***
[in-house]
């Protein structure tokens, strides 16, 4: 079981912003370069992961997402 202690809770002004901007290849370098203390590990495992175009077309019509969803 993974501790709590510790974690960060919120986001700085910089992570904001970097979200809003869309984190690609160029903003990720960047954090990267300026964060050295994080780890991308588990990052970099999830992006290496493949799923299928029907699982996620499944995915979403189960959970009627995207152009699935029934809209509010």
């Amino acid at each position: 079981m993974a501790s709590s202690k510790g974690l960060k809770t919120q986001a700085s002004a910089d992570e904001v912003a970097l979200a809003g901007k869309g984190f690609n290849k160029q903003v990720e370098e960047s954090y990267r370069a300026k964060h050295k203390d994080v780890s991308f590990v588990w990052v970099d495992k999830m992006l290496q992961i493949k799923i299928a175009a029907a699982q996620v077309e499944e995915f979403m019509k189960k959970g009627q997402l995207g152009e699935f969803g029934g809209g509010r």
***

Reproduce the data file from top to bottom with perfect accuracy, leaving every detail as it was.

[in-house]
């Protein structure tokens, strides 16, 4: 079981912003370069992961997402 202690809770002004901007290849370098203390590990495992175009077309019509969803 993974501790709590510790974690960060919120986001700085910089992570904001970097979200809003869309984190690609160029903003990720960047954090990267300026964060050295994080780890991308588990990052970099999830992006290496493949799923299928029907699982996620499944995915979403189960959970009627995207152009699935029934809209509010």
């Amino acid at each position: 079981m993974a501790s709590s202690k510790g974690l960060k809770t919120q986001a700085s002004a910089d992570e904001v912003a970097l979200a809003g901007k869309g984190f690609n290849k160029q903003v990720e370098e960047s954090y990267r370069a300026k964060h050295k203390d994080v780890s991308f590990v588990w990052v970099d495992k999830m992006l290496q992961i493949k799923i299928a175009a029907a699982q996620v077309e499944e995915f979403m019509k189960k959970g009627q997402l995207g152009e699935f969803g029934g809209g509010r």